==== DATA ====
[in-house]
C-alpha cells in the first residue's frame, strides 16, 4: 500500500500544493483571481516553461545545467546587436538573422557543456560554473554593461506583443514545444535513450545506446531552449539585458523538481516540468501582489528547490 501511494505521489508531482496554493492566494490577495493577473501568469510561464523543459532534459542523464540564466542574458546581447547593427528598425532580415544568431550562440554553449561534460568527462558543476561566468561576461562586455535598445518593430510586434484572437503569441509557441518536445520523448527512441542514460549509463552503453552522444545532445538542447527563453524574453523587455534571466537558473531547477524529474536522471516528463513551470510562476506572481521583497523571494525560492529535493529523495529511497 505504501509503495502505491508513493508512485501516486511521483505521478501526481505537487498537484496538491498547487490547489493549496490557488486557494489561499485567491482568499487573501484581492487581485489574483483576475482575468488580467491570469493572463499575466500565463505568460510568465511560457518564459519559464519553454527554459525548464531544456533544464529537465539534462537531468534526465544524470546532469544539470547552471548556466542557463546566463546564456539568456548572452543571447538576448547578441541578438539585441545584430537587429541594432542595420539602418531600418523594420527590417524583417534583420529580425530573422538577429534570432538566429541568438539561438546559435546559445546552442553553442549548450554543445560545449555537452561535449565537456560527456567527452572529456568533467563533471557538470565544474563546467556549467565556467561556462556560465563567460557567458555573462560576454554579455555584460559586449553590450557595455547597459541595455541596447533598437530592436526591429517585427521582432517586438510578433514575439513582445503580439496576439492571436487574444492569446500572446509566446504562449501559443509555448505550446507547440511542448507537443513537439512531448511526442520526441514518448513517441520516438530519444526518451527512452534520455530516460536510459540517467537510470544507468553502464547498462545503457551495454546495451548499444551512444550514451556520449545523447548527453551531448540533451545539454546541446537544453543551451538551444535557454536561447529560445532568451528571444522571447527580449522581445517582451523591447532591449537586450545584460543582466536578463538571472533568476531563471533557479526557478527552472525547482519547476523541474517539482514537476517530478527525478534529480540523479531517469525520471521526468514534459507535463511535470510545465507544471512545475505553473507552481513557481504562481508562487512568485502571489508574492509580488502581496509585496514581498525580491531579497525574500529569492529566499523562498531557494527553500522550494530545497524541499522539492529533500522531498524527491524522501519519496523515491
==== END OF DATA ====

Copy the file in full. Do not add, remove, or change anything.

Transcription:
[in-house]
C-alpha cells in the first residue's frame, strides 16, 4: 500500500500544493483571481516553461545545467546587436538573422557543456560554473554593461506583443514545444535513450545506446531552449539585458523538481516540468501582489528547490 501511494505521489508531482496554493492566494490577495493577473501568469510561464523543459532534459542523464540564466542574458546581447547593427528598425532580415544568431550562440554553449561534460568527462558543476561566468561576461562586455535598445518593430510586434484572437503569441509557441518536445520523448527512441542514460549509463552503453552522444545532445538542447527563453524574453523587455534571466537558473531547477524529474536522471516528463513551470510562476506572481521583497523571494525560492529535493529523495529511497 505504501509503495502505491508513493508512485501516486511521483505521478501526481505537487498537484496538491498547487490547489493549496490557488486557494489561499485567491482568499487573501484581492487581485489574483483576475482575468488580467491570469493572463499575466500565463505568460510568465511560457518564459519559464519553454527554459525548464531544456533544464529537465539534462537531468534526465544524470546532469544539470547552471548556466542557463546566463546564456539568456548572452543571447538576448547578441541578438539585441545584430537587429541594432542595420539602418531600418523594420527590417524583417534583420529580425530573422538577429534570432538566429541568438539561438546559435546559445546552442553553442549548450554543445560545449555537452561535449565537456560527456567527452572529456568533467563533471557538470565544474563546467556549467565556467561556462556560465563567460557567458555573462560576454554579455555584460559586449553590450557595455547597459541595455541596447533598437530592436526591429517585427521582432517586438510578433514575439513582445503580439496576439492571436487574444492569446500572446509566446504562449501559443509555448505550446507547440511542448507537443513537439512531448511526442520526441514518448513517441520516438530519444526518451527512452534520455530516460536510459540517467537510470544507468553502464547498462545503457551495454546495451548499444551512444550514451556520449545523447548527453551531448540533451545539454546541446537544453543551451538551444535557454536561447529560445532568451528571444522571447527580449522581445517582451523591447532591449537586450545584460543582466536578463538571472533568476531563471533557479526557478527552472525547482519547476523541474517539482514537476517530478527525478534529480540523479531517469525520471521526468514534459507535463511535470510545465507544471512545475505553473507552481513557481504562481508562487512568485502571489508574492509580488502581496509585496514581498525580491531579497525574500529569492529566499523562498531557494527553500522550494530545497524541499522539492529533500522531498524527491524522501519519496523515491